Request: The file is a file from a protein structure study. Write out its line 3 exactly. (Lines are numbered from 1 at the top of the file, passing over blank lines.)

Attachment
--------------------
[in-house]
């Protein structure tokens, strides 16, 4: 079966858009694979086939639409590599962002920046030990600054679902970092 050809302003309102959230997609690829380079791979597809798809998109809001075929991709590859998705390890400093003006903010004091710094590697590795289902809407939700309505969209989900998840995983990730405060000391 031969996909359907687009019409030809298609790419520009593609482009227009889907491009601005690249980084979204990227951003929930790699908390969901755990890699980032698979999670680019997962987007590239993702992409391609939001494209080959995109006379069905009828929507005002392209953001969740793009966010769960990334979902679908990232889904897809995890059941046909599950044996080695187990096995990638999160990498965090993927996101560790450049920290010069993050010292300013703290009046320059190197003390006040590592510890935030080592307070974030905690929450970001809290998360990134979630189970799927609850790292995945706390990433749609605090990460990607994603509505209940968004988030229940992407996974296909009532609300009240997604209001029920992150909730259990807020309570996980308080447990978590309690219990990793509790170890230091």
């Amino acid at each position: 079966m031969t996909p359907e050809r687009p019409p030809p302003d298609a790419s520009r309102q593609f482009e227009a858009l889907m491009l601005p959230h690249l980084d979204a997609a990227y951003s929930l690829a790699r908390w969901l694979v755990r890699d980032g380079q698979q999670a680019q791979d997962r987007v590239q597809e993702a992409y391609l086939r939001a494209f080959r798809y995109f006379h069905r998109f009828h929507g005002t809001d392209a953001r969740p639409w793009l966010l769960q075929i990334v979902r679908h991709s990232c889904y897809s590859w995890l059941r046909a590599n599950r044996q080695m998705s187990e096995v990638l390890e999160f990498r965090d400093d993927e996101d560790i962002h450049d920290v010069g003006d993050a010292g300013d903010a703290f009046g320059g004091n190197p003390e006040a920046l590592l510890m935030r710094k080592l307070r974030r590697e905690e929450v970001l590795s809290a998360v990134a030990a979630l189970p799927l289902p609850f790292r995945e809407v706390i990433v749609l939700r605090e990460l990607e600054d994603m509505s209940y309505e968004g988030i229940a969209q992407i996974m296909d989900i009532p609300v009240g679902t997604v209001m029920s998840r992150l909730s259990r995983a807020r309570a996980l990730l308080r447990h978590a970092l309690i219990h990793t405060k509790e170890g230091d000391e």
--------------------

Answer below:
């Amino acid at each position: 079966m031969t996909p359907e050809r687009p019409p030809p302003d298609a790419s520009r309102q593609f482009e227009a858009l889907m491009l601005p959230h690249l980084d979204a997609a990227y951003s929930l690829a790699r908390w969901l694979v755990r890699d980032g380079q698979q999670a680019q791979d997962r987007v590239q597809e993702a992409y391609l086939r939001a494209f080959r798809y995109f006379h069905r998109f009828h929507g005002t809001d392209a953001r969740p639409w793009l966010l769960q075929i990334v979902r679908h991709s990232c889904y897809s590859w995890l059941r046909a590599n599950r044996q080695m998705s187990e096995v990638l390890e999160f990498r965090d400093d993927e996101d560790i962002h450049d920290v010069g003006d993050a010292g300013d903010a703290f009046g320059g004091n190197p003390e006040a920046l590592l510890m935030r710094k080592l307070r974030r590697e905690e929450v970001l590795s809290a998360v990134a030990a979630l189970p799927l289902p609850f790292r995945e809407v706390i990433v749609l939700r605090e990460l990607e600054d994603m509505s209940y309505e968004g988030i229940a969209q992407i996974m296909d989900i009532p609300v009240g679902t997604v209001m029920s998840r992150l909730s259990r995983a807020r309570a996980l990730l308080r447990h978590a970092l309690i219990h990793t405060k509790e170890g230091d000391e």